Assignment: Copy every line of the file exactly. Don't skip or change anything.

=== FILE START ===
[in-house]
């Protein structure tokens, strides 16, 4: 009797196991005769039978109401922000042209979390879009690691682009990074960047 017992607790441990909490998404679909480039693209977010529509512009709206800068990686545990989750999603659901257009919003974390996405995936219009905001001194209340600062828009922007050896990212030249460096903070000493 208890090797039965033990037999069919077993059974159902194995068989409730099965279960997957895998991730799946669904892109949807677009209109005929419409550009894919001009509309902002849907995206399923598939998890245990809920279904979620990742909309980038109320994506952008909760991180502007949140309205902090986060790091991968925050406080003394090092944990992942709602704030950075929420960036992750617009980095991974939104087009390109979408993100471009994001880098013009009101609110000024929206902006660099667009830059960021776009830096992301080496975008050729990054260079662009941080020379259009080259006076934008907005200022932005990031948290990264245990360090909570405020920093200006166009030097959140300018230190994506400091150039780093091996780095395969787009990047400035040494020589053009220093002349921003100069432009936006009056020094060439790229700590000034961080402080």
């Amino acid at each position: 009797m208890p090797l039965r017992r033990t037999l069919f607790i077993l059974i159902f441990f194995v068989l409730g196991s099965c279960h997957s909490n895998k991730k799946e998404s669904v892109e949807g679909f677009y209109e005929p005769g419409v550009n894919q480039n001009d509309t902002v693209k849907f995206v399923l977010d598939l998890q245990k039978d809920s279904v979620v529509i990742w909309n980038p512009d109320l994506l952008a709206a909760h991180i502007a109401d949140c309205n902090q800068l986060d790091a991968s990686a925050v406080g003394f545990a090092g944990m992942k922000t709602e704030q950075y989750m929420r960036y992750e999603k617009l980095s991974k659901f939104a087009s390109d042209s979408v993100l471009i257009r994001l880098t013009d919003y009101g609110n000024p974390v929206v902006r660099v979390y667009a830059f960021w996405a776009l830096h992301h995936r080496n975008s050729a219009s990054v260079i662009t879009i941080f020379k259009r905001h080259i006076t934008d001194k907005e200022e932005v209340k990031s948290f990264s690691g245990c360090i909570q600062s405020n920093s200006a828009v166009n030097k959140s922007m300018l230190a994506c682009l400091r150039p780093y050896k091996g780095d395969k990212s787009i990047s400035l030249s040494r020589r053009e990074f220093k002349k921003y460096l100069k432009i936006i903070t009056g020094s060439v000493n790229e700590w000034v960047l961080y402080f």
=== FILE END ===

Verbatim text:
[in-house]
């Protein structure tokens, strides 16, 4: 009797196991005769039978109401922000042209979390879009690691682009990074960047 017992607790441990909490998404679909480039693209977010529509512009709206800068990686545990989750999603659901257009919003974390996405995936219009905001001194209340600062828009922007050896990212030249460096903070000493 208890090797039965033990037999069919077993059974159902194995068989409730099965279960997957895998991730799946669904892109949807677009209109005929419409550009894919001009509309902002849907995206399923598939998890245990809920279904979620990742909309980038109320994506952008909760991180502007949140309205902090986060790091991968925050406080003394090092944990992942709602704030950075929420960036992750617009980095991974939104087009390109979408993100471009994001880098013009009101609110000024929206902006660099667009830059960021776009830096992301080496975008050729990054260079662009941080020379259009080259006076934008907005200022932005990031948290990264245990360090909570405020920093200006166009030097959140300018230190994506400091150039780093091996780095395969787009990047400035040494020589053009220093002349921003100069432009936006009056020094060439790229700590000034961080402080």
């Amino acid at each position: 009797m208890p090797l039965r017992r033990t037999l069919f607790i077993l059974i159902f441990f194995v068989l409730g196991s099965c279960h997957s909490n895998k991730k799946e998404s669904v892109e949807g679909f677009y209109e005929p005769g419409v550009n894919q480039n001009d509309t902002v693209k849907f995206v399923l977010d598939l998890q245990k039978d809920s279904v979620v529509i990742w909309n980038p512009d109320l994506l952008a709206a909760h991180i502007a109401d949140c309205n902090q800068l986060d790091a991968s990686a925050v406080g003394f545990a090092g944990m992942k922000t709602e704030q950075y989750m929420r960036y992750e999603k617009l980095s991974k659901f939104a087009s390109d042209s979408v993100l471009i257009r994001l880098t013009d919003y009101g609110n000024p974390v929206v902006r660099v979390y667009a830059f960021w996405a776009l830096h992301h995936r080496n975008s050729a219009s990054v260079i662009t879009i941080f020379k259009r905001h080259i006076t934008d001194k907005e200022e932005v209340k990031s948290f990264s690691g245990c360090i909570q600062s405020n920093s200006a828009v166009n030097k959140s922007m300018l230190a994506c682009l400091r150039p780093y050896k091996g780095d395969k990212s787009i990047s400035l030249s040494r020589r053009e990074f220093k002349k921003y460096l100069k432009i936006i903070t009056g020094s060439v000493n790229e700590w000034v960047l961080y402080f």